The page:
TRIZ – Theory of Inventive Problem Solving
A simple yet a very powerful problem-solving technique, widely used in core engineering, military, architecture & construction
There is no problem in the known world which haven’t occurred anywhere else, there might be variation in the magnitude, dimension in which the problem has occurred. Someone, Somewhere already faced similar problem and there is high probability that problem has been solved
Process Improvement, Six Sigma quality improvement processes often make use of TRIZ.
Key Concept Behind TRIZ
- Generalizing Problems & Solutions
- Eliminating Contradiction
Generalizing Problems & Solutions
- Problems and solutions are repeated across all domains. By representing a problem as a “contradiction” we can predict solution to that problem.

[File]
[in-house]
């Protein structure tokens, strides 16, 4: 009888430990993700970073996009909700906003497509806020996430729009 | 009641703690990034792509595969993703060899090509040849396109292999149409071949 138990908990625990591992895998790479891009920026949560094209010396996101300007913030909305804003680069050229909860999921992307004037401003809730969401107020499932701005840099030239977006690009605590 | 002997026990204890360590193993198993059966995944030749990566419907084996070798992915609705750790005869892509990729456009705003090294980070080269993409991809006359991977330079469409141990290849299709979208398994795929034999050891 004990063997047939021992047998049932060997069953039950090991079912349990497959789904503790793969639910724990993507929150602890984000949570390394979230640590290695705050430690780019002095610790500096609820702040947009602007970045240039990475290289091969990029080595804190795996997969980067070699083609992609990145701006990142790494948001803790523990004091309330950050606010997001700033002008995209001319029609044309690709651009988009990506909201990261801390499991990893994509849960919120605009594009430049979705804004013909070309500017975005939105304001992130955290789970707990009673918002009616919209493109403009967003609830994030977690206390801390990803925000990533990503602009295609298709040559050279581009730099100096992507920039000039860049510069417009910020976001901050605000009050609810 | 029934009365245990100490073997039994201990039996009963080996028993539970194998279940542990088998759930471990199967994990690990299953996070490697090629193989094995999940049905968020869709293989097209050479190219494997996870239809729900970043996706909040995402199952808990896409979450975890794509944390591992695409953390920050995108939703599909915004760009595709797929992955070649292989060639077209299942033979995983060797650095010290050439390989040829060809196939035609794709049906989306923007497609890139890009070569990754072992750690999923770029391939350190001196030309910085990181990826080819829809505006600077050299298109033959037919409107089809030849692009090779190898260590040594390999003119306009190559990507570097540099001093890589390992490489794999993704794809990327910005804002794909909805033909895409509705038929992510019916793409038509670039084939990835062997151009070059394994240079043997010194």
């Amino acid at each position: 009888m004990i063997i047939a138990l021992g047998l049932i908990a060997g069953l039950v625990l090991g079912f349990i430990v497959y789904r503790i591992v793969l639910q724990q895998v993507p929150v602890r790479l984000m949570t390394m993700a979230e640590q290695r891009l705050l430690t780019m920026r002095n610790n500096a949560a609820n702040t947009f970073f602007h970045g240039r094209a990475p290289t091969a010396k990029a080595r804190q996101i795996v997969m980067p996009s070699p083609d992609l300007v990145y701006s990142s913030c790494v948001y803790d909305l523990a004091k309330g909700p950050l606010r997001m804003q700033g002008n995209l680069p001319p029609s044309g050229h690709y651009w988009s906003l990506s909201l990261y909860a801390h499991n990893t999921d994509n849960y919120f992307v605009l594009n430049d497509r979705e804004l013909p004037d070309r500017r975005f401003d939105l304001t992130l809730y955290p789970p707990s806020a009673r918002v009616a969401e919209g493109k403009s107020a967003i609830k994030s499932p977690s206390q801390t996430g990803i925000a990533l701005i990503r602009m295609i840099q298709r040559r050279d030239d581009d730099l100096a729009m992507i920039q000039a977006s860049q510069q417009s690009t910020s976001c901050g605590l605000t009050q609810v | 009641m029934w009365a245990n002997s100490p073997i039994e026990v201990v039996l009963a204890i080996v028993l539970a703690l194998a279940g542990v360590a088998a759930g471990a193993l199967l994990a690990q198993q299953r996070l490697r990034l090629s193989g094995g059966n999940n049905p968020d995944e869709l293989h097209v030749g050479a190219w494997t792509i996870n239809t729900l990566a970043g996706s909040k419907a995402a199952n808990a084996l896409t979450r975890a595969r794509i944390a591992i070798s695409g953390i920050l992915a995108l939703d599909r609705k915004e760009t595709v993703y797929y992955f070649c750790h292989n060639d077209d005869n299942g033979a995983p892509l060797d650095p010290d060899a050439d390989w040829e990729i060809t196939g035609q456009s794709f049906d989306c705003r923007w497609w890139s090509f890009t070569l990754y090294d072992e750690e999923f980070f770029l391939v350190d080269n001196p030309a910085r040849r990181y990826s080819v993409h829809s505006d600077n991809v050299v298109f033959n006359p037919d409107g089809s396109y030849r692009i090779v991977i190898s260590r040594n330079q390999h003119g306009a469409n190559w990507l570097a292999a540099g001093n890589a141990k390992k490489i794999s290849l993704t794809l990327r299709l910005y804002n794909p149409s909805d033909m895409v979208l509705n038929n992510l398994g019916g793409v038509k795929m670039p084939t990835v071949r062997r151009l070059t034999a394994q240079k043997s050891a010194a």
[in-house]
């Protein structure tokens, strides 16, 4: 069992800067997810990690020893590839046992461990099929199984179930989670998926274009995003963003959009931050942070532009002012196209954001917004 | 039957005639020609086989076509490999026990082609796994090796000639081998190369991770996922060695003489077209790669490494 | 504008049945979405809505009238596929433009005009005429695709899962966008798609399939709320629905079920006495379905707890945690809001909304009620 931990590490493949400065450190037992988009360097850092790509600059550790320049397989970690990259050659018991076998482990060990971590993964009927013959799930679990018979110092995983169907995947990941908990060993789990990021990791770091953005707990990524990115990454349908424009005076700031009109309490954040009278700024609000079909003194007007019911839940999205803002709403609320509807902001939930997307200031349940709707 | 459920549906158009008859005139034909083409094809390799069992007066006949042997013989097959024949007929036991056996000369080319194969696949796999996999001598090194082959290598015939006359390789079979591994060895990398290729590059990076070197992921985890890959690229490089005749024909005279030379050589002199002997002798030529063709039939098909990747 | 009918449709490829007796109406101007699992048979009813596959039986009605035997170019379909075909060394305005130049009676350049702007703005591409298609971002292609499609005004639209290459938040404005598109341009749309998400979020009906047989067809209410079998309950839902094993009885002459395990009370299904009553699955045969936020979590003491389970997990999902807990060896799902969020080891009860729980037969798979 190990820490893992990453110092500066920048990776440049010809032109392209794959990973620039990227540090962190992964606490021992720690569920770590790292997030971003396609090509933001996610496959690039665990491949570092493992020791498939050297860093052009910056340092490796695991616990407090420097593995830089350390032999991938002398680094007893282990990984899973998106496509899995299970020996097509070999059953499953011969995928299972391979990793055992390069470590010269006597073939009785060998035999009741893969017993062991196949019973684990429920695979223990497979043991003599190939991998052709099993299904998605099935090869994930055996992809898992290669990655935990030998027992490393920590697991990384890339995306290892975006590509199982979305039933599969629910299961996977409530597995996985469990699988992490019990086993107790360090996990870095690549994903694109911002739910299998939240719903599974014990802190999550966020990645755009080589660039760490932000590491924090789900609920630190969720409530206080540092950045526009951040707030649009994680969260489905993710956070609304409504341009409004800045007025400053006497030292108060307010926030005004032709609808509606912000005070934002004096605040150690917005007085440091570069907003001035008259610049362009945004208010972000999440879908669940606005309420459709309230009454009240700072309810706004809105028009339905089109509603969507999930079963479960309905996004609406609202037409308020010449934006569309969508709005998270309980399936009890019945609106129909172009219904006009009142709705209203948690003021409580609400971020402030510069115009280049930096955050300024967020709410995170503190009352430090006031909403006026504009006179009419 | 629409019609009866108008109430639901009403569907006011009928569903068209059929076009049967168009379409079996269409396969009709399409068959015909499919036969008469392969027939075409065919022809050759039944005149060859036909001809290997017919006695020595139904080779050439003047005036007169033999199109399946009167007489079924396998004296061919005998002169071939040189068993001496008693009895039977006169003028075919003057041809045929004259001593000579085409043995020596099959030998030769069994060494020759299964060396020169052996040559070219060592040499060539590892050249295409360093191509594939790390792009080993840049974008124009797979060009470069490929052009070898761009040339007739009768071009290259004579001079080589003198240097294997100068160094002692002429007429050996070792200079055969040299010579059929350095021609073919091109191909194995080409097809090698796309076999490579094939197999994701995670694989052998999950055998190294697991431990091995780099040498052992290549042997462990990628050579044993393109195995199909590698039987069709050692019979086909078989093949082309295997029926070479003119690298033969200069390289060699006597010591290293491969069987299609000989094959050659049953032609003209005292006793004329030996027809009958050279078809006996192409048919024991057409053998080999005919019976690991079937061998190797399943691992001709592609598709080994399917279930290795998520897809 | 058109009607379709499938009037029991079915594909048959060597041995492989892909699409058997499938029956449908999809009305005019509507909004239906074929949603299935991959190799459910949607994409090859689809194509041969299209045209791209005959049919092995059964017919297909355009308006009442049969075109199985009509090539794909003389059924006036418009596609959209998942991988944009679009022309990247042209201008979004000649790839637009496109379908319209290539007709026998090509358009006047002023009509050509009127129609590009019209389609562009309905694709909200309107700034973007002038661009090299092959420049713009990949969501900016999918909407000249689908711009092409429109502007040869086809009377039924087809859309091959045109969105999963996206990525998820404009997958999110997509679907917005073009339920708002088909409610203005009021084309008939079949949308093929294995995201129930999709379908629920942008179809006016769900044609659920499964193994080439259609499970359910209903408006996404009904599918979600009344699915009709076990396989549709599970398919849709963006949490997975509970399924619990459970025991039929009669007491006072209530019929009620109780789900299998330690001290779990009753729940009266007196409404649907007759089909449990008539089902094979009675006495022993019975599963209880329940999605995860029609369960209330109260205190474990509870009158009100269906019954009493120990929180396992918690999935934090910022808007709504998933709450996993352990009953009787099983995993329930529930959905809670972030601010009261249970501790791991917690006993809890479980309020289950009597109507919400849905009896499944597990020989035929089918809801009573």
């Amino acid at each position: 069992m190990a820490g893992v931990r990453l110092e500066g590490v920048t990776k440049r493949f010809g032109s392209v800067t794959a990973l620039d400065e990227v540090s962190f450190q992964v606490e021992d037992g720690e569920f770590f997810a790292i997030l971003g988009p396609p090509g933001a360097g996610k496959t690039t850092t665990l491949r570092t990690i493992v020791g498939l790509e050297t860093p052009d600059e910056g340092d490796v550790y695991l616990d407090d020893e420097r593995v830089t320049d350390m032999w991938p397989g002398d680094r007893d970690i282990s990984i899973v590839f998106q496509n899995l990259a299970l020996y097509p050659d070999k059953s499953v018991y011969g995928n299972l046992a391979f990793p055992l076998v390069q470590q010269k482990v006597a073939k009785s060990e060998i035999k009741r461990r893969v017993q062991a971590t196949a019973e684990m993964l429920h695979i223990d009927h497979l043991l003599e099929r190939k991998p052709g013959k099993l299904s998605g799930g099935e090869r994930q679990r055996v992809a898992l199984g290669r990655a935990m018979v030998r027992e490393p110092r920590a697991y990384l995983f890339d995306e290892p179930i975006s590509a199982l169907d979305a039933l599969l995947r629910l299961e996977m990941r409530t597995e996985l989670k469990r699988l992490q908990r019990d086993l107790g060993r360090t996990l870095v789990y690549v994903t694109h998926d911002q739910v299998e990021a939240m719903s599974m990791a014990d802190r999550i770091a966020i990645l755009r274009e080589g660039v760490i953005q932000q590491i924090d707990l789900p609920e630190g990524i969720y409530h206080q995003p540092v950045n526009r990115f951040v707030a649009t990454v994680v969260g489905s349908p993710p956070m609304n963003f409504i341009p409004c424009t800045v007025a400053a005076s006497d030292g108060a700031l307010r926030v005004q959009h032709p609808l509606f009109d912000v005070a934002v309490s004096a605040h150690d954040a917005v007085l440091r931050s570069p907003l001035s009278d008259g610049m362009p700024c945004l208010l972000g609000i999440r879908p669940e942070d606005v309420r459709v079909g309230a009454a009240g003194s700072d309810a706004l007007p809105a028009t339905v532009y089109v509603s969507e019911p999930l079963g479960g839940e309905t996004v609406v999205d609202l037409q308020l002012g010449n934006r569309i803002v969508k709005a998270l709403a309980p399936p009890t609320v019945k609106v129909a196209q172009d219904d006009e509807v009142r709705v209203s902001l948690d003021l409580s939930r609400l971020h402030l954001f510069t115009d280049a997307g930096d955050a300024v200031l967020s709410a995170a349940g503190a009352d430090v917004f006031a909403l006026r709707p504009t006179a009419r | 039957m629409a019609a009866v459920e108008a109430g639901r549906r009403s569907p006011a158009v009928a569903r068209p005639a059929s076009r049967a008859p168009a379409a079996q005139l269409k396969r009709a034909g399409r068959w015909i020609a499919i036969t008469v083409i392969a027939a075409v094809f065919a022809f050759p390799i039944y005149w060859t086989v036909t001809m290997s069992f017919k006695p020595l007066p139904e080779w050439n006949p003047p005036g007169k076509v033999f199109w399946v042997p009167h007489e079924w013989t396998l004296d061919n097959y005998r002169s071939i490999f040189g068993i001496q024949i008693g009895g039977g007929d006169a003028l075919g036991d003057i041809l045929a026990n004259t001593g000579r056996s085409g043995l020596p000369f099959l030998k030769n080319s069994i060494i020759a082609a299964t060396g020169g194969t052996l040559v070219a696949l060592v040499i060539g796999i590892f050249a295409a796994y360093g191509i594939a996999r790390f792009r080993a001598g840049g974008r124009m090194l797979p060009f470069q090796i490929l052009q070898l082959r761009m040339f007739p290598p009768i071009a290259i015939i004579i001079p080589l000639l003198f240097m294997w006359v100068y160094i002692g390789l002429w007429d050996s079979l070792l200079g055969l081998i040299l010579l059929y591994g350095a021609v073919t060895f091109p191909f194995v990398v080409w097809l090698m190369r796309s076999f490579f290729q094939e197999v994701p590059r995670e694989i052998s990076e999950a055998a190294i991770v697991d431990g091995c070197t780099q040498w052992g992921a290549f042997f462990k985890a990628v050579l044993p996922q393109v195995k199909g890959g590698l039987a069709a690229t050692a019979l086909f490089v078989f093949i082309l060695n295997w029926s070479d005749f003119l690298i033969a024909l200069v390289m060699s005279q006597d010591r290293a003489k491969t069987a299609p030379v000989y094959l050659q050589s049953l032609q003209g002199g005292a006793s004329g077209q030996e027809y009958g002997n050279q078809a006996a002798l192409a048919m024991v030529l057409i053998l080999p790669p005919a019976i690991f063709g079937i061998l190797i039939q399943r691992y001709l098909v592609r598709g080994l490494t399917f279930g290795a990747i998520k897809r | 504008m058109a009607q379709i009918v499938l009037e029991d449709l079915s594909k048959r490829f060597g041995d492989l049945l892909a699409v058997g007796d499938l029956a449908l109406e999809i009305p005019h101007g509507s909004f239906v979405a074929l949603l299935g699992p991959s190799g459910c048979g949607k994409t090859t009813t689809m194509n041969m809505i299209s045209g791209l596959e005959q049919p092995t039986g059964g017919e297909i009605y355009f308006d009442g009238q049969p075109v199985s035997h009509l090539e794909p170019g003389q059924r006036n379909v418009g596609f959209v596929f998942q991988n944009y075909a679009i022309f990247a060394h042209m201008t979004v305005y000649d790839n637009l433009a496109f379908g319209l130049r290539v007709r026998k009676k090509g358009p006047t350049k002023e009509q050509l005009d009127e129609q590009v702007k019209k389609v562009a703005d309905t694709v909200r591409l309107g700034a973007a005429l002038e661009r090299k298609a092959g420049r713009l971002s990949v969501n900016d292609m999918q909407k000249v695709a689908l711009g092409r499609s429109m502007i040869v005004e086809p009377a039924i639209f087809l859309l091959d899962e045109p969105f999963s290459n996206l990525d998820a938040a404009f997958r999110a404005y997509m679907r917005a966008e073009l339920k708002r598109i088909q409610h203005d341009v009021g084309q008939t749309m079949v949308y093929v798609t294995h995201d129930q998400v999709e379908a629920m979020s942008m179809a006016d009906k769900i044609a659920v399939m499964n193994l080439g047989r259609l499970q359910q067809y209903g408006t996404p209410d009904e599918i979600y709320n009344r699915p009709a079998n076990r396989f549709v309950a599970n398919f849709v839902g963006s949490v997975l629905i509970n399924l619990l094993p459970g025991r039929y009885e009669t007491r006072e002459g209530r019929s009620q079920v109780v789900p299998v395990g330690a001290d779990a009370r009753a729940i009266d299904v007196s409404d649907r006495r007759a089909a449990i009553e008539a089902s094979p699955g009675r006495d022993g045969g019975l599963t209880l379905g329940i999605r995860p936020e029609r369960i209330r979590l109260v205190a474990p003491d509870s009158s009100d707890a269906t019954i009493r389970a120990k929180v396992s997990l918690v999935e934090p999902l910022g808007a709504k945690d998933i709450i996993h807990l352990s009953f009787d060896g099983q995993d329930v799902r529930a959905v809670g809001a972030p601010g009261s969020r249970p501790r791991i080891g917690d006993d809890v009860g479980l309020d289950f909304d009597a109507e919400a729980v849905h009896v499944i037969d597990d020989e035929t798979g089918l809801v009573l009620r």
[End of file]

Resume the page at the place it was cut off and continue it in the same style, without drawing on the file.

- Patterns of technical evolution tend to repeat themselves across industries and sciences.
- Creative innovations often use scientific effects outside the field where they were developed.
1. Define the problem which is being faced currently
We may use questionary to define the problem
- Name the system and its primary function
- What is the current and desired system structure?
- How does the system execute the primary function now?
- What is the operating environment?
- What are the available resources and natural phenomena?
- What are the problems or opportunities?
- What mechanism constrains achievement? History.
- Can a substitute problem be solved?
- What system changes are allowed, prohibited?
- What time, money, people issues constrain solutions? Previous attempts? Solved elsewhere?
2. Brain Storm and generalize & identify the Problem
We begin with ” 5W’s and an H ” of Innovation. Ask these question of every system so that the system function and problem is identified.
W1. Who has the problem?
W2. What does the problem seem to be? What are the resources?
W3. When does the problem occur? Under what circumstances?